To see how a bigger federal deficit affects the aggregate demand curve, click the [Bigger Deficit] button. The greater deficit triggers an increase in aggregate demand, which is a rightward shift of the aggregate demand curve.

A Smaller Federal Deficit

Alternatively, Congress might decide that the federal deficit is too large and acts to trim it back by decreasing assorted expenditures are assorted programs, including education and highway construction, at the same income taxes are increased. These actions might also be aimed at fighting inflation associated with a business-cycle expansion. The net result is a decrease in the federal deficit.

The decrease in the government purchases used for education and highway construction works directly to decrease aggregate demand. This is reinforced by the tax increase, which reduces disposable income. The household sector responds to this income decrease, in part, by reducing consumption expenditures.

To see how a smaller federal deficit affects the aggregate demand curve, click the [Smaller Deficit] button. The smaller deficit generates a decrease in aggregate demand, which is a leftward shift of the aggregate demand curve.

What Does It Mean?

The importance of the federal deficit as an aggregate demand determinant is critical to the study of macroeconomics, especially fiscal policy designed to stabilize business cycles. A frequently recommended solution to business-cycle contractions is expansionary fiscal policy, consisting of increased government spending (government purchases or transfer payments) and/or decreased taxes. The net result of this policy action is to increase the federal deficit (or reduce a federal surplus if one should exist).

Alternatively, a solution to business-cycle expansions that are causing inflation is contractionary fiscal policy, consisting of decreased government spending (government purchases or transfer payments) and/or increased taxes. The net result of this policy action is to decrease the federal deficit (or increase a federal surplus if one should exist).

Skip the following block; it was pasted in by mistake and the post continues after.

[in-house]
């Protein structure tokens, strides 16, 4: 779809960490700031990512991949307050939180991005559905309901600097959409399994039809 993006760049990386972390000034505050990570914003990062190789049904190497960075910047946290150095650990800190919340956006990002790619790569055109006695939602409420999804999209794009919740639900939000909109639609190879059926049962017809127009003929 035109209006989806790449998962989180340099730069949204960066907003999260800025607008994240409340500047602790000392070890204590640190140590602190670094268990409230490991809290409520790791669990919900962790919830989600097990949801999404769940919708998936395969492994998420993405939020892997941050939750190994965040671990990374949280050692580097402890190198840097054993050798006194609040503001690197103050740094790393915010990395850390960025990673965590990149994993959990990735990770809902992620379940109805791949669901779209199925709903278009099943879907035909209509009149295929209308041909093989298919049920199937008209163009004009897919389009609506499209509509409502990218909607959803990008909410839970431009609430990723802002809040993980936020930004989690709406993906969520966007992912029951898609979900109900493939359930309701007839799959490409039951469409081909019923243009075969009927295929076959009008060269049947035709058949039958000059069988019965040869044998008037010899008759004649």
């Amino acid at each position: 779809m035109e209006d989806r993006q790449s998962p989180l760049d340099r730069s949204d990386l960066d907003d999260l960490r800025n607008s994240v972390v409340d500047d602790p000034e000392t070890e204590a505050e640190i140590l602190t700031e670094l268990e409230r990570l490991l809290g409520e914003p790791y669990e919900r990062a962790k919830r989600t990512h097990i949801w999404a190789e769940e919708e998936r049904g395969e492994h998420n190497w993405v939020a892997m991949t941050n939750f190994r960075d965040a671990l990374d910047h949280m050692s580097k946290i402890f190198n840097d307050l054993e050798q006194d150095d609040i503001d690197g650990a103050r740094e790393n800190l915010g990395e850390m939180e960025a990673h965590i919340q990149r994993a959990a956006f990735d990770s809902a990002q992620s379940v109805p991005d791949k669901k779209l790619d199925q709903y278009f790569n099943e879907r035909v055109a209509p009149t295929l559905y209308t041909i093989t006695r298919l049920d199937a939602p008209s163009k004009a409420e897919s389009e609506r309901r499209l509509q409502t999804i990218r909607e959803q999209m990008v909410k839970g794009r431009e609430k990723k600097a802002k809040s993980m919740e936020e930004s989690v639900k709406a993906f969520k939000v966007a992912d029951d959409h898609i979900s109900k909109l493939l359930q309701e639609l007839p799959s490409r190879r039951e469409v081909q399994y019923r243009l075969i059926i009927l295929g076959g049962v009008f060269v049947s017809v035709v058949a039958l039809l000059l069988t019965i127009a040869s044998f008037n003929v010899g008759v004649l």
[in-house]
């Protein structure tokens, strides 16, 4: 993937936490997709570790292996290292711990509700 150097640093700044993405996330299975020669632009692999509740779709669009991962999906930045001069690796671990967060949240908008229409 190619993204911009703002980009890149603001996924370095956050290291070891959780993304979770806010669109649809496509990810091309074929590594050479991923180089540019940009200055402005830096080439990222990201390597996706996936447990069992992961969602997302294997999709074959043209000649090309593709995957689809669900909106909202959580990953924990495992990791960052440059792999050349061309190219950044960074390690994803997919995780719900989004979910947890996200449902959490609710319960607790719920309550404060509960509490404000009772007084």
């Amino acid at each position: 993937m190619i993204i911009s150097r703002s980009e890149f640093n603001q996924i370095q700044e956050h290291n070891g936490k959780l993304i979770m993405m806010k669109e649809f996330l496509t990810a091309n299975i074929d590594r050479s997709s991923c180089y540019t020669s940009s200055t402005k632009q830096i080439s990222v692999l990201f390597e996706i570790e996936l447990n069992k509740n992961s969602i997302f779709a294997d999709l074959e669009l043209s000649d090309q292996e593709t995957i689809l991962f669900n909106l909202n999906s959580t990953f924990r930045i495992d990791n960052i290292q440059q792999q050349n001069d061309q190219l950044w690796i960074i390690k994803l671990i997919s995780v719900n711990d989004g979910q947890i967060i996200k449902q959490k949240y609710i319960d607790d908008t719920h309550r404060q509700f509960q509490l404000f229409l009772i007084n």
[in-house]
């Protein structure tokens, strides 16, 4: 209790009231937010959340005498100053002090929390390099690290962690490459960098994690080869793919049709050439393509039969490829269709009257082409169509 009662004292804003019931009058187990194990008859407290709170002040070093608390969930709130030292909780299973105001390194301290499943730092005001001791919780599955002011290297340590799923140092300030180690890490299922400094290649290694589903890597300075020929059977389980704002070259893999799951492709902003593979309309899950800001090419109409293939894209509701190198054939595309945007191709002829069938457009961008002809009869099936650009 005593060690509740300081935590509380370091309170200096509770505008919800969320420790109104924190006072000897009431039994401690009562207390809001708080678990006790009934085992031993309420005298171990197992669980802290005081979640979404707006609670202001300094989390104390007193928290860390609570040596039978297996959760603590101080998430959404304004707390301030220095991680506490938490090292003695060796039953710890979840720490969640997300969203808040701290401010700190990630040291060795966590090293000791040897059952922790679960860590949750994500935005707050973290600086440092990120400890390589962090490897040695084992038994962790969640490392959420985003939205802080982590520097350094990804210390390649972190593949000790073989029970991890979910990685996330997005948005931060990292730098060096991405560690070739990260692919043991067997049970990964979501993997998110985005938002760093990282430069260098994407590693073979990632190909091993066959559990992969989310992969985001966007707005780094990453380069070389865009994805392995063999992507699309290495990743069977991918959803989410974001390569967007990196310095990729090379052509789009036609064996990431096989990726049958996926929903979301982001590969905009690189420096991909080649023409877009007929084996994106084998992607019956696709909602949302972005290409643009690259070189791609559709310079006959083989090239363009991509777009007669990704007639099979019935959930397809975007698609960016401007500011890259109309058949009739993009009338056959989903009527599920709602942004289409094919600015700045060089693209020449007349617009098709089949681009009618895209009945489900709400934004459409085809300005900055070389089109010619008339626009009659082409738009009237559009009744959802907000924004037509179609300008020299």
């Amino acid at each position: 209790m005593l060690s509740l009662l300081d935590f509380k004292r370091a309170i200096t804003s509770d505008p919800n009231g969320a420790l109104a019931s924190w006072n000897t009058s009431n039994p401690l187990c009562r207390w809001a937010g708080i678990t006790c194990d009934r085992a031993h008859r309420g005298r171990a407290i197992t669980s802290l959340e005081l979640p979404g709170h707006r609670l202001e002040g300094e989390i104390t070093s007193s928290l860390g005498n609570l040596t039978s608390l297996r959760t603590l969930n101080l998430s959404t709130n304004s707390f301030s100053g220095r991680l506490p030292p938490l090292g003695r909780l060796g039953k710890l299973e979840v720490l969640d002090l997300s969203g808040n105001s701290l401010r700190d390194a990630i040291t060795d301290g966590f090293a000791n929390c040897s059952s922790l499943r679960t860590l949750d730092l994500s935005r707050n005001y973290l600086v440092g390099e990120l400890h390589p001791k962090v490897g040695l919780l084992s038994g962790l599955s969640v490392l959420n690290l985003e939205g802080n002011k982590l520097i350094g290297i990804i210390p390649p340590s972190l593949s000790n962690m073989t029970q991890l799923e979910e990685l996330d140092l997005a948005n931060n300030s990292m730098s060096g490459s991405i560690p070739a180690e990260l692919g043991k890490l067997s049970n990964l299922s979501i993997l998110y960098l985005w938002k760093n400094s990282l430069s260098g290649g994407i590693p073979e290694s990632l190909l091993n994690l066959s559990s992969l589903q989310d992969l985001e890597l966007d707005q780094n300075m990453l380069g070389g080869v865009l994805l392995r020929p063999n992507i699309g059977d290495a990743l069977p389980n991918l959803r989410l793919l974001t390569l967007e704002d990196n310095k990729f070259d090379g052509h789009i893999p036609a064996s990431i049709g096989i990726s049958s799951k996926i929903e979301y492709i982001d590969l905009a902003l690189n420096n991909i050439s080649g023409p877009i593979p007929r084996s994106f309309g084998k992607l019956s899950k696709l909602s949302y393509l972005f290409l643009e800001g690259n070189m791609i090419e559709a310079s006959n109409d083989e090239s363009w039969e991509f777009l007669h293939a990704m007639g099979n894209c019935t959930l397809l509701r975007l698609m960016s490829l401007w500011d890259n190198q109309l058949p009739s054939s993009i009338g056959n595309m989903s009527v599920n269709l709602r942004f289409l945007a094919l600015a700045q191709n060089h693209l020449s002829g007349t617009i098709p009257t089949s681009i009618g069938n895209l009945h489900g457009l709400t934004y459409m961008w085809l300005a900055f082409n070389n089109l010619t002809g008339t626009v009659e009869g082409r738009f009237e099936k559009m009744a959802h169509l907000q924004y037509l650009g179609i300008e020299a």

When these policies are implemented, the aggregate demand curve shifts, which then induces changes in production, unemployment, and the price level.

<= FEDERAL ADVISORY COUNCILFEDERAL DEFICIT, AGGREGATE EXPENDITURES DETERMINANT =>


Recommended Citation:

FEDERAL DEFICIT, AGGREGATE DEMAND DETERMINANT, AmosWEB Encyclonomic WEB*pedia, http://www.AmosWEB.com, AmosWEB LLC, 2000-2018. [Accessed: December 17, 2018].


Check Out These Related Terms...

     | aggregate demand determinants | interest rates, aggregate demand determinant | inflationary expectations, aggregate demand determinant | money supply, aggregate demand determinant | consumer confidence, aggregate demand determinant | exchange rates, aggregate demand determinant | physical wealth, aggregate demand determinant | financial wealth, aggregate demand determinant | change in aggregate demand | change in aggregate expenditures | aggregate demand shifts | slope, aggregate demand curve | aggregate supply determinants |


Or For A Little Background...

     | aggregate demand | aggregate expenditures | aggregate demand and market demand | determinants | gross domestic product | consumption expenditures | investment expenditures | government purchases | net exports | price level | real production | GDP price deflator | real gross domestic product | government functions |


And For Further Study...

     | AS-AD analysis | aggregate market | business cycles | circular flow | Keynesian economics | monetary economics | aggregate market shocks |